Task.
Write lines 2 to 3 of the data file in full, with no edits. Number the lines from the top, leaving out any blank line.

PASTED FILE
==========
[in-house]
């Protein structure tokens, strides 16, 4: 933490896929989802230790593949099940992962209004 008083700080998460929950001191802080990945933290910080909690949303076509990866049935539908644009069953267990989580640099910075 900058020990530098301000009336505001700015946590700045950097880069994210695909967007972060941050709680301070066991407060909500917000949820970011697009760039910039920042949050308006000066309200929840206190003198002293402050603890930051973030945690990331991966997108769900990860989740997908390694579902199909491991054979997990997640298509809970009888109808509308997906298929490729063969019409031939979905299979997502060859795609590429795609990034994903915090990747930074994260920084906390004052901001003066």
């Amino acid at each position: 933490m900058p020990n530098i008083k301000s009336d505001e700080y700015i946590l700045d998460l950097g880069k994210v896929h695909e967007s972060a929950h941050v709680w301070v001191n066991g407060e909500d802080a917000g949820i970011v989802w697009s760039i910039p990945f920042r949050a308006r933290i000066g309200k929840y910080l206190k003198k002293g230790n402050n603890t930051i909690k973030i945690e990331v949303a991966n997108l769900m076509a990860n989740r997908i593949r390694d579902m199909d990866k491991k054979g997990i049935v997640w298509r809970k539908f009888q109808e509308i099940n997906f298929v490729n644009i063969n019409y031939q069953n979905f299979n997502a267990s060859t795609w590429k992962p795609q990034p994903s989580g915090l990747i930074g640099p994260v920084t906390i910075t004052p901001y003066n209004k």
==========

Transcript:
């Protein structure tokens, strides 16, 4: 933490896929989802230790593949099940992962209004 008083700080998460929950001191802080990945933290910080909690949303076509990866049935539908644009069953267990989580640099910075 900058020990530098301000009336505001700015946590700045950097880069994210695909967007972060941050709680301070066991407060909500917000949820970011697009760039910039920042949050308006000066309200929840206190003198002293402050603890930051973030945690990331991966997108769900990860989740997908390694579902199909491991054979997990997640298509809970009888109808509308997906298929490729063969019409031939979905299979997502060859795609590429795609990034994903915090990747930074994260920084906390004052901001003066």
């Amino acid at each position: 933490m900058p020990n530098i008083k301000s009336d505001e700080y700015i946590l700045d998460l950097g880069k994210v896929h695909e967007s972060a929950h941050v709680w301070v001191n066991g407060e909500d802080a917000g949820i970011v989802w697009s760039i910039p990945f920042r949050a308006r933290i000066g309200k929840y910080l206190k003198k002293g230790n402050n603890t930051i909690k973030i945690e990331v949303a991966n997108l769900m076509a990860n989740r997908i593949r390694d579902m199909d990866k491991k054979g997990i049935v997640w298509r809970k539908f009888q109808e509308i099940n997906f298929v490729n644009i063969n019409y031939q069953n979905f299979n997502a267990s060859t795609w590429k992962p795609q990034p994903s989580g915090l990747i930074g640099p994260v920084t906390i910075t004052p901001y003066n209004k």